These tsetse fly species exhibit different olfactory uniqueness, which partly accounts for their gradation of preferences for their particular hosts. This olfactory uniqueness (and visual responses) has been exploited in designing effective tsetse fly bait technologies that consist of synthetic blends of attractants and repellents that mimic those of their natural hosts and non-hosts respectively [1013]. These technologies are especially applicable for G. m. morsitans and G. pallidipes but not G. austeni (among savanna species) [14] and palpalis group. For example, G. pallldipes, G. m. morsitans and to some extent G. brevipalpis are attracted to traps baited with POCA (3-n-propylphenol, 1-octen-3-ol, 4-cresol and acetone) and to which G. austeni poorly responds [1517]. Molecular bases of these natural differential responses are poorly understood but may be underpinned by differences in their chemosensory apparatus. The chemosensory apparatus facilitate reception of odorants and tastants, and consist of Odorant-binding proteins (Obps), Odorant-degrading enzymes (Odes), Odorant receptors (Ors), Ionotropic receptors (Irs), Gustatory receptors (Grs), Chemosensory proteins (Csps), Sensory neuron membrane proteins (Snmps) and CD36-like pheromone sensors [1824]. These chemosensory proteins mediate decoding of ecological odors and odorant specific behavioral responses in insect hosts. These responses include seeking for hosts, location of oviposition sites, searching for mates, and detecting and escaping from potential predators. The Obp transport pheromone molecules and general odorants to Ors [25]. The Ors are odorant-gated ion channels composed of an odorant-binding subunit and olfactory co-receptor Orco [26,27]. The Irs have higher specificity to volatiles than Ors, detecting specific variety of odors, such as acids, aldehydes, amines and humidity [20,28]. The Ir25a and Ir8a are putative conserved Ir co-receptors [23]. The Grs discern odor tastes and contact pheromones [29]. Only two Snmp subfamilies (Snmp 1 and Snmp 2) have been identified in insects, where Snmp1 is expressed in pheromone-sensitive Olfactory Receptor Neurons (ORNs) while Snmp 2 is expressed in supporting cells [3032]. Some of these chemosensory proteins are present in non-canonical chemosensory organs, such as legs [33,34], wings [35,36] and pheromone glands [37], where only a subset of Irs are specifically expressed in D. melanogaster antennae [20]. Among tsetse flies, genomes of G. pallidipes, G. m. morsitans, G. austeni, G. p. gambiensis, G. f. fuscipes and G. brevipalpis (representative of the different clades/sub-general) have been sequenced [38], and their respective chemosensory proteins annotated [3941].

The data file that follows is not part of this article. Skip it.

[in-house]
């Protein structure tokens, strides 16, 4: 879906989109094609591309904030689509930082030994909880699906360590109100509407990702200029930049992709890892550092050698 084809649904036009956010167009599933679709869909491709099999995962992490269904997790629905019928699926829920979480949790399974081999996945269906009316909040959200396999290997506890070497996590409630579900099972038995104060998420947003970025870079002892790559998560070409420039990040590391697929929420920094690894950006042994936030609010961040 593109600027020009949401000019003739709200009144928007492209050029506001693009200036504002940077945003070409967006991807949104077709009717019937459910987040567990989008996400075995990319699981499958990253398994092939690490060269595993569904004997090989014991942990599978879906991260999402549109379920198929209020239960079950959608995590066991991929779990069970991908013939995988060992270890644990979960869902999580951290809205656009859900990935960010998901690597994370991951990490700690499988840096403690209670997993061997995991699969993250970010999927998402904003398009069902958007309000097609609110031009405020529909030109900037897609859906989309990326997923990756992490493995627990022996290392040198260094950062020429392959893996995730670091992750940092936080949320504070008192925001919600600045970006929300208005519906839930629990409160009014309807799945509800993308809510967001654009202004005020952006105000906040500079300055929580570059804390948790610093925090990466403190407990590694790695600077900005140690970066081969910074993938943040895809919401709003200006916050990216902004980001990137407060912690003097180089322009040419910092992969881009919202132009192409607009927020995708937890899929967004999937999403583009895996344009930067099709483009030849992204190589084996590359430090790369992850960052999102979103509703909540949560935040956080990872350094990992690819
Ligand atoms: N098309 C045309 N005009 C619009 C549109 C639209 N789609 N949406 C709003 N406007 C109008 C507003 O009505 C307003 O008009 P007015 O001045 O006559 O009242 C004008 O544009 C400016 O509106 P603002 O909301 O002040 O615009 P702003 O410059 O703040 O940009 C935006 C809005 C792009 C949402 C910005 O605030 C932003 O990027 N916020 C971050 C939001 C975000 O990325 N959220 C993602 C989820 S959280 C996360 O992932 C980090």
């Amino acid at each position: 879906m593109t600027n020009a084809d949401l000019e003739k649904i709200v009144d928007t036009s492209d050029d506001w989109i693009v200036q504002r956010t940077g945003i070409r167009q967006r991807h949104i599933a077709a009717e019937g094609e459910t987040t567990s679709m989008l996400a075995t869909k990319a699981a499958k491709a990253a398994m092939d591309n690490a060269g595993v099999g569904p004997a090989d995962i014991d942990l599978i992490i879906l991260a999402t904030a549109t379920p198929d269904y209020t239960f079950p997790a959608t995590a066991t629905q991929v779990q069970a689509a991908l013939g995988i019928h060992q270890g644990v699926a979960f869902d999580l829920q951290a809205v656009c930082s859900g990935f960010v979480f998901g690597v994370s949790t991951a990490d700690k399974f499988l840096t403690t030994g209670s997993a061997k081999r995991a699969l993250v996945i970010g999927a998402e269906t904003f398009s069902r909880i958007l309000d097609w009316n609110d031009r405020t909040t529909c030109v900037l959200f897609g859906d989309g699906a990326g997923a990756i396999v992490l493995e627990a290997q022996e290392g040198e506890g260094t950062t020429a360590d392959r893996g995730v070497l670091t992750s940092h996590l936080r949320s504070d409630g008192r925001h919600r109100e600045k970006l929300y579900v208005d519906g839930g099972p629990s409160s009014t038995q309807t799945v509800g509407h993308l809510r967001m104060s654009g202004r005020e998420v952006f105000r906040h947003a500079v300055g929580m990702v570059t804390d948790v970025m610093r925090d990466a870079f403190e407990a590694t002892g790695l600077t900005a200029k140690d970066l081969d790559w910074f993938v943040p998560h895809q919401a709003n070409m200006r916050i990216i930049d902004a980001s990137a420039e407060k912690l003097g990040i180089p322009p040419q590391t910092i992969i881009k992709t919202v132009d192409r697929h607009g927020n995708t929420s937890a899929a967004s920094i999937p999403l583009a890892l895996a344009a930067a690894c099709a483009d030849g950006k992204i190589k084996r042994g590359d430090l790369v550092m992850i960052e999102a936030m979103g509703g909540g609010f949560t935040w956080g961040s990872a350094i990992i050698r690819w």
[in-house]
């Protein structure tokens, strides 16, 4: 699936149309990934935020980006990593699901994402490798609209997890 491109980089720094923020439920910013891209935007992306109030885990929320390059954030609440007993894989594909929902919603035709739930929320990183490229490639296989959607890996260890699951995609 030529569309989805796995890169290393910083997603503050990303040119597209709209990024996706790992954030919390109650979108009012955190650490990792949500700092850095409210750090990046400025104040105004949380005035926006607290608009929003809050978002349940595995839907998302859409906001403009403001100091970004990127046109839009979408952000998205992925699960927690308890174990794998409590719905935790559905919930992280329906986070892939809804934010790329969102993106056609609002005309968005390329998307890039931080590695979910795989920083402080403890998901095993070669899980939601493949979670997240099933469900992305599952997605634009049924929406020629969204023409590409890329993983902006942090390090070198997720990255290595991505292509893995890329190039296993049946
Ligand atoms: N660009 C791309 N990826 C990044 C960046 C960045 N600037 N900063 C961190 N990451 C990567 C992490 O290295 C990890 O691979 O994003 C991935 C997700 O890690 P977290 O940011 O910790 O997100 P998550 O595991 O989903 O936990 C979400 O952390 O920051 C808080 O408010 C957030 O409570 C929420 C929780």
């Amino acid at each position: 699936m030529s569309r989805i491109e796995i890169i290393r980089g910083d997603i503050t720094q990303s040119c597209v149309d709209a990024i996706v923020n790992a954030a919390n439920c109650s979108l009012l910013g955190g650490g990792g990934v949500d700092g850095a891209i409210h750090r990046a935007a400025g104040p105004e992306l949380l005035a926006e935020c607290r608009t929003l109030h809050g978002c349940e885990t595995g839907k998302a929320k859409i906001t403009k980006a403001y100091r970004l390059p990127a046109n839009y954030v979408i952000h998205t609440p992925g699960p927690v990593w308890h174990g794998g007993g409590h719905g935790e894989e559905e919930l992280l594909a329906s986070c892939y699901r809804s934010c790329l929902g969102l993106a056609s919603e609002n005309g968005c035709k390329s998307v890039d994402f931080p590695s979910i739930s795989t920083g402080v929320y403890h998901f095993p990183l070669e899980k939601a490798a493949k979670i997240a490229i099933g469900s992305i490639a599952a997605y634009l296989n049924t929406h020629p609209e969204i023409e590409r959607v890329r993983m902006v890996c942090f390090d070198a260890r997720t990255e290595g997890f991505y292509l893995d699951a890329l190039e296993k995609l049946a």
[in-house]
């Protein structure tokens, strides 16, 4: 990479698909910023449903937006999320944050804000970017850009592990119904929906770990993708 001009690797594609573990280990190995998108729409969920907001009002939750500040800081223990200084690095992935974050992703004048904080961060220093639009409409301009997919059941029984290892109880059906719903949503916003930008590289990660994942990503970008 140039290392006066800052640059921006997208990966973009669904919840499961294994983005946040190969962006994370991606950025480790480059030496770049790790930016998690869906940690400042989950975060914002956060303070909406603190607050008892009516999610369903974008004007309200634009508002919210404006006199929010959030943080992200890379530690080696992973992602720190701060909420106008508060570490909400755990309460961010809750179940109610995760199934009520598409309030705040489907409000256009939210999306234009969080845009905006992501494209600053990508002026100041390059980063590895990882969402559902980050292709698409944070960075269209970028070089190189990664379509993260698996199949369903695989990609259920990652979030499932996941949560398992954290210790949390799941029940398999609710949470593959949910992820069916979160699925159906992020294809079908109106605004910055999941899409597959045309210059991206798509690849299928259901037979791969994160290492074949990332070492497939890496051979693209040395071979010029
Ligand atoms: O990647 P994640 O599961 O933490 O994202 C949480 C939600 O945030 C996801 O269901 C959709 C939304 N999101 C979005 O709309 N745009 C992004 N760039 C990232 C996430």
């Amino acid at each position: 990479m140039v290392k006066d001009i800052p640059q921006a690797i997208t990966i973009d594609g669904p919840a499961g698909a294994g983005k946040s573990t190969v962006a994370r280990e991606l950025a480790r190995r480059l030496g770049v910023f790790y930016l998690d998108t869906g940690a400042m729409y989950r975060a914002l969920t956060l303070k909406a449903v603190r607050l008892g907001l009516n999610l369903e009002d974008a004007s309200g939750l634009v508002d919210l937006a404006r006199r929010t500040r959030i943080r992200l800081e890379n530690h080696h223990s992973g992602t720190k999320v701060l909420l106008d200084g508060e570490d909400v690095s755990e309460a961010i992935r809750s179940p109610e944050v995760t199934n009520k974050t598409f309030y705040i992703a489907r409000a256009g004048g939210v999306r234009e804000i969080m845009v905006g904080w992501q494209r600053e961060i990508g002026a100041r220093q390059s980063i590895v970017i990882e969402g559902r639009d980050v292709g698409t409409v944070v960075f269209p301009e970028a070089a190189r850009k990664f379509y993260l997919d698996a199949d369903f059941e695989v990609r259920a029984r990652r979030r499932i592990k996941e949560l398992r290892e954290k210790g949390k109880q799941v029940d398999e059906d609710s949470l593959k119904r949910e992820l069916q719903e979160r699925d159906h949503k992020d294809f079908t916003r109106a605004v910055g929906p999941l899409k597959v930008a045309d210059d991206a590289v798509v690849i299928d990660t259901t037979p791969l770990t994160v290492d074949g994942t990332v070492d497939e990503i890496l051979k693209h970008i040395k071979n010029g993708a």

Here we report on 1) expansions of chemosensory protein orthologs in six tsetse fly species/subspecies (G. pallidipes, G. m. morsitans, G. austeni, G. p. gambiensis, G. f. fuscipes and G. brevipalpis) to identify species specific expansions and 2) differential expressions of these and associated proteins in antennae and head tissues G. m. morsitans to establish probable functional pathways influencing host seeking behaviors in this species.